Main article: Oxazolidinedione

The following are oxazolidinediones:


Main article: Propionate


Main article: Pyrimidinedione


Main article: Pyrrolidine


Main article: Succinimide

The following are succinimides:


Main article: Sulfonamide (medicine)


Main article: Triazine


Main article: Urea


Main article: Amide


Non-pharmaceutical anticonvulsants[edit]

This article is about anticonvulsant drugs. For non-pharmaceutical "anticonvulsants", see Epilepsy § Other treatment.

The ketogenic diet and vagus nerve stimulation are alternative treatments for epilepsy without the involvement of pharmaceuticals. However, both of them can cause severe adverse effects. The adverse effects of vagus nerve stimulation are more severe, and it's efficacy is questionable in comparison to medications or the ketogenic diet.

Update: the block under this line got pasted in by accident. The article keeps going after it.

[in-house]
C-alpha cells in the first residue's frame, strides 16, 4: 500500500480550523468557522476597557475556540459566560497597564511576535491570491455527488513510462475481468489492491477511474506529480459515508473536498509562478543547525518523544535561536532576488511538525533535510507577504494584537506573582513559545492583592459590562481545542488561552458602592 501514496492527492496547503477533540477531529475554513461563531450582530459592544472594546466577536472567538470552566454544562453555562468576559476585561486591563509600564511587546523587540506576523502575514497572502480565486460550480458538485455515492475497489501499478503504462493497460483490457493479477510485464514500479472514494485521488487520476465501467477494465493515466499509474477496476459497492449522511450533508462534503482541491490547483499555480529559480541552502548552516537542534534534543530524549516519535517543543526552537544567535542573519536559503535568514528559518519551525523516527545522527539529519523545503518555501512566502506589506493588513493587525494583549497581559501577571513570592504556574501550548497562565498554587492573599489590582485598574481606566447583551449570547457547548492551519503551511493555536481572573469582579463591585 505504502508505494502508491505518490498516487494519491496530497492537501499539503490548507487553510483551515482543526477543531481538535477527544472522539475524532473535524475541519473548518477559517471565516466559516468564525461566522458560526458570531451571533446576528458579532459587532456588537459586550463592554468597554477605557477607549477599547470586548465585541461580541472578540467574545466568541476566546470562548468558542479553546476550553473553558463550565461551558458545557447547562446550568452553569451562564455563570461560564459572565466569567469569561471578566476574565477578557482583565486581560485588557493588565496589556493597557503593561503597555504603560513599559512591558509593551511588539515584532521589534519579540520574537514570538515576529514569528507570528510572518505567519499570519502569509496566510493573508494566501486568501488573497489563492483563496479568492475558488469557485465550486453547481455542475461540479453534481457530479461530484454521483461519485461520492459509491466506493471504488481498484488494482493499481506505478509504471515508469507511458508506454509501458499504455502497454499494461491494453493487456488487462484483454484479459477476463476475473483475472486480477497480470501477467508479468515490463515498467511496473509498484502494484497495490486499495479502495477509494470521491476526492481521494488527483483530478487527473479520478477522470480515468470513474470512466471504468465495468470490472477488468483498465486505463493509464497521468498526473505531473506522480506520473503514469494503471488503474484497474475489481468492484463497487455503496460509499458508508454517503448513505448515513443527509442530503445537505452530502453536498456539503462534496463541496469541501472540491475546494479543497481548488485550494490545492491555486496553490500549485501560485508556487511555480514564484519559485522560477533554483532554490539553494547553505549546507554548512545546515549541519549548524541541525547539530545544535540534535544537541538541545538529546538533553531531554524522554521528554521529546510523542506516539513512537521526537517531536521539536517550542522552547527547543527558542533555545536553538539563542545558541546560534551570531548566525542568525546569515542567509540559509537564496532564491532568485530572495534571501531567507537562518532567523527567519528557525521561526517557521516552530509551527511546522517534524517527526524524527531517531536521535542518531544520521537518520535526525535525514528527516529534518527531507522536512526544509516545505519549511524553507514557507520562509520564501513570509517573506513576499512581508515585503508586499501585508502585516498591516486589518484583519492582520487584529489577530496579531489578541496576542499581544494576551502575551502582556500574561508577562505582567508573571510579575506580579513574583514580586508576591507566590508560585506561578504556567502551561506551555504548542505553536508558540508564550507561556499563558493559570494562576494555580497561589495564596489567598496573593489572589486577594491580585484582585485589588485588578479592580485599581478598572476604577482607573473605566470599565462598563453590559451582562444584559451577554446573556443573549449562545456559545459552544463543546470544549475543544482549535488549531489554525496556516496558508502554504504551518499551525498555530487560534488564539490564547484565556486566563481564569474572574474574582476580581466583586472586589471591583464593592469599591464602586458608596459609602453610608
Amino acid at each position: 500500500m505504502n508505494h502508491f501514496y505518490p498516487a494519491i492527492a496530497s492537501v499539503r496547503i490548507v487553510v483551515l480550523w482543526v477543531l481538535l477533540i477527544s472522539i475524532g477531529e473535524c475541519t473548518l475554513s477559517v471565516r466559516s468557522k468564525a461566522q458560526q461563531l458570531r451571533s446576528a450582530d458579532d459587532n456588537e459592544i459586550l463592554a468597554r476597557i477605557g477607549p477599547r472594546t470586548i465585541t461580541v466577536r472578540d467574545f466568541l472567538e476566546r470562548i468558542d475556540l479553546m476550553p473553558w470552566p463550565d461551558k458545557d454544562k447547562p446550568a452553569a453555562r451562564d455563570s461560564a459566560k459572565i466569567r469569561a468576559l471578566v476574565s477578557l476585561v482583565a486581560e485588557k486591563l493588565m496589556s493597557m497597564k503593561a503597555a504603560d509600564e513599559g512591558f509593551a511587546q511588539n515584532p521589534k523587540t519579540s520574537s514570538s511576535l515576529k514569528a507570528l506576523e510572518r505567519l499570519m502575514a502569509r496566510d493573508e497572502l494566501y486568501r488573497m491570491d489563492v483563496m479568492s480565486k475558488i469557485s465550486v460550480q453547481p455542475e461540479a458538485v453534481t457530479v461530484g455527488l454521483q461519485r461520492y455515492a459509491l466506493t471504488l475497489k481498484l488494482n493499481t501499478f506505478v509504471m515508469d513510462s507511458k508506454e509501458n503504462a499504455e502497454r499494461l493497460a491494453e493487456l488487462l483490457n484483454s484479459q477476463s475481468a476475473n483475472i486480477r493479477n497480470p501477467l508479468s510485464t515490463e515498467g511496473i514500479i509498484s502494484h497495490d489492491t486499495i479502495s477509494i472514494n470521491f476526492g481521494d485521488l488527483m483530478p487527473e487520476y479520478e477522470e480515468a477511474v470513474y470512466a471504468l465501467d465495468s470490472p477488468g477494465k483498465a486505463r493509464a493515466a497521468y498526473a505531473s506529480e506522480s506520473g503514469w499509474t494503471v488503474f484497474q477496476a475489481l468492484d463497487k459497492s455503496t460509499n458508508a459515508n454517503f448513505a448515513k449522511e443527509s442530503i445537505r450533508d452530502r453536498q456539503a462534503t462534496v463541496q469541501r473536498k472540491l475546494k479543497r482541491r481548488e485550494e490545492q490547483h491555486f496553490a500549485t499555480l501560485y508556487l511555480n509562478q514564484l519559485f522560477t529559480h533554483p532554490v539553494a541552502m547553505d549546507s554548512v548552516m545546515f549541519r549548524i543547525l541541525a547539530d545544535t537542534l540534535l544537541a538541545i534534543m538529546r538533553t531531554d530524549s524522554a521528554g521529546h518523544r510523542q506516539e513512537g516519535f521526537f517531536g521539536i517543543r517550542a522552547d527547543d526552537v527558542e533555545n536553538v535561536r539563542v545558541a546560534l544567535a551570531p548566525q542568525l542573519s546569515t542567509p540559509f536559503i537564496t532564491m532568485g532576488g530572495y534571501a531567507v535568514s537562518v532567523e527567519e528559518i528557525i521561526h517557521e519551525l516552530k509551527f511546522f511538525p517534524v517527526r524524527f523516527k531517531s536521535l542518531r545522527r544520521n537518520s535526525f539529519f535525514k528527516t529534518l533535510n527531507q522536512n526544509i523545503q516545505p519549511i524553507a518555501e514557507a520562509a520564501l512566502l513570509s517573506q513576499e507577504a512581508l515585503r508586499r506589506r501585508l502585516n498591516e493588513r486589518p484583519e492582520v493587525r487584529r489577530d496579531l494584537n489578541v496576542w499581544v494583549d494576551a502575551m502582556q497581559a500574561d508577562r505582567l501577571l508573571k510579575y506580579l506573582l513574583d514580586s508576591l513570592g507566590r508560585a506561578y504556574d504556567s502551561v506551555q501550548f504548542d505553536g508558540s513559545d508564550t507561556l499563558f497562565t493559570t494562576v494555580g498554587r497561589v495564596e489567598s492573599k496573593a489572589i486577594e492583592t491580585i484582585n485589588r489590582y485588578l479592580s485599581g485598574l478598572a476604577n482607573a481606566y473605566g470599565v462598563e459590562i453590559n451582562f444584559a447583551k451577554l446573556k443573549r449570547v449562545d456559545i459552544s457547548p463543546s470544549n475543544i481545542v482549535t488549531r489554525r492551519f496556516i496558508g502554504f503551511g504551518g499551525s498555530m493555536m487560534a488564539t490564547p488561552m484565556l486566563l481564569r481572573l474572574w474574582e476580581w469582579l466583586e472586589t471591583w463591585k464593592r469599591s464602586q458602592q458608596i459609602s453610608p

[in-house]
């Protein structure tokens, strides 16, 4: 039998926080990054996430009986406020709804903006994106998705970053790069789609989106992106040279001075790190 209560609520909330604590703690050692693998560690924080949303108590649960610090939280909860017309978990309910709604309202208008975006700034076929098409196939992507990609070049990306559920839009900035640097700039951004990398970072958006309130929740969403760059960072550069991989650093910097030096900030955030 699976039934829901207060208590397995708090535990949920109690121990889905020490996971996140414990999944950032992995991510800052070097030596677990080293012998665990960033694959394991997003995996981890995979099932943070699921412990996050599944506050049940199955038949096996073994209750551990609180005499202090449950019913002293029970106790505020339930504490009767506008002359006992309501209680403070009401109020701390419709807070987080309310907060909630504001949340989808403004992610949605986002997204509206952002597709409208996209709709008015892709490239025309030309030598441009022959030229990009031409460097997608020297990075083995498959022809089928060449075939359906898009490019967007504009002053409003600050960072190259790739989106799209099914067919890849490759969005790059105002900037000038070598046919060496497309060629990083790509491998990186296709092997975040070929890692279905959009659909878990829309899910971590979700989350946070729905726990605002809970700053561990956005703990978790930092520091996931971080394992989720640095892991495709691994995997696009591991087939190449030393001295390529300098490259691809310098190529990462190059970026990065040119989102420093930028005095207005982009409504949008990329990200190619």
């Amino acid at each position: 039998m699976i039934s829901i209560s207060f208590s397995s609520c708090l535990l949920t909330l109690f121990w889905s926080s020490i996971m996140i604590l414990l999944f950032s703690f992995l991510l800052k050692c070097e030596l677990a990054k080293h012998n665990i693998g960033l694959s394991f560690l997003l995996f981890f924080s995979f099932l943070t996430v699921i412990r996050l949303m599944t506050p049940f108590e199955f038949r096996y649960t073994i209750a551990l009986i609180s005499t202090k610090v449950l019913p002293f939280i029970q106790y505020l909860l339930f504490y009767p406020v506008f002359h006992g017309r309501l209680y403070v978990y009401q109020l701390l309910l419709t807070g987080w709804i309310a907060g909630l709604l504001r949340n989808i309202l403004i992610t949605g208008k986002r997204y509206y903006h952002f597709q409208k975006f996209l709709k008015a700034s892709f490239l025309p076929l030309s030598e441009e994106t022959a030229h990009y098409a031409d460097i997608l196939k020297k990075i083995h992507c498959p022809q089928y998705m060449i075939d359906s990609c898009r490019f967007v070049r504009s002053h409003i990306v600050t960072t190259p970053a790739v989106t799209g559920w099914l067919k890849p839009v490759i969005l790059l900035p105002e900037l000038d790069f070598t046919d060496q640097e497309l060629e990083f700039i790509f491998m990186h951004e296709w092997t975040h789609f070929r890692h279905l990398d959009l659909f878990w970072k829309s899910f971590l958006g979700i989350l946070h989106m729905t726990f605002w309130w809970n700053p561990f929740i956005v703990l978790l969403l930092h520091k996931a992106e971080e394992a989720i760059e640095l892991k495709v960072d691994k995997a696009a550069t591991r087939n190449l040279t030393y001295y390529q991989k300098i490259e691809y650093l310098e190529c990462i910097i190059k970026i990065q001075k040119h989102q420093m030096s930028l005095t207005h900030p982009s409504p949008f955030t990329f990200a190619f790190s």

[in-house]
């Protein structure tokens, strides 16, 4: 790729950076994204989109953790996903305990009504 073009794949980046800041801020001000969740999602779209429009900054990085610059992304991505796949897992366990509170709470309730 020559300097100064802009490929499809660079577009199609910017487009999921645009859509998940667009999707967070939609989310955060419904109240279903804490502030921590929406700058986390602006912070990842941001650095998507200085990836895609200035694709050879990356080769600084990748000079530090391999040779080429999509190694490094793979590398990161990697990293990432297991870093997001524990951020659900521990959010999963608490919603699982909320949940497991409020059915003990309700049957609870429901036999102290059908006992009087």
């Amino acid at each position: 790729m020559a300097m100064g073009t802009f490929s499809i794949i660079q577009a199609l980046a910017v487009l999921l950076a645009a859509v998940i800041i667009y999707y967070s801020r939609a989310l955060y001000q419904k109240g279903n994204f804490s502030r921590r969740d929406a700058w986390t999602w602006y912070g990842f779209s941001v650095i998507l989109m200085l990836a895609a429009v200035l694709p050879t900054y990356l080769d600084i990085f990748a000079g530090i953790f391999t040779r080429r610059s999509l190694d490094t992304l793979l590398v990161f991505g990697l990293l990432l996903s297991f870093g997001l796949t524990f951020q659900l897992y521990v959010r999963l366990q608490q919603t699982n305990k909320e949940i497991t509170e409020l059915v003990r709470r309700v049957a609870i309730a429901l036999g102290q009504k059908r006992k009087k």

Treatment guidelines[edit]

According to guidelines by the American Academy of Neurology and American Epilepsy Society,[37] mainly based on a major article review in 2004,[38] patients with newly diagnosed epilepsy who require treatment can be initiated on standard anticonvulsants such as carbamazepine, phenytoin, valproic acid/valproate semisodium, phenobarbital, or on the newer anticonvulsants gabapentin, lamotrigine, oxcarbazepine or topiramate. The choice of anticonvulsants depends on individual patient characteristics.[37] Both newer and older drugs are generally equally effective in new onset epilepsy.[37] The newer drugs tend to have fewer side effects.[37] For newly diagnosed partial or mixed seizures, there is evidence for using gabapentin, lamotrigine, oxcarbazepine or topiramate as monotherapy.[37]Lamotrigine can be included in the options for children with newly diagnosed absence seizures.[37]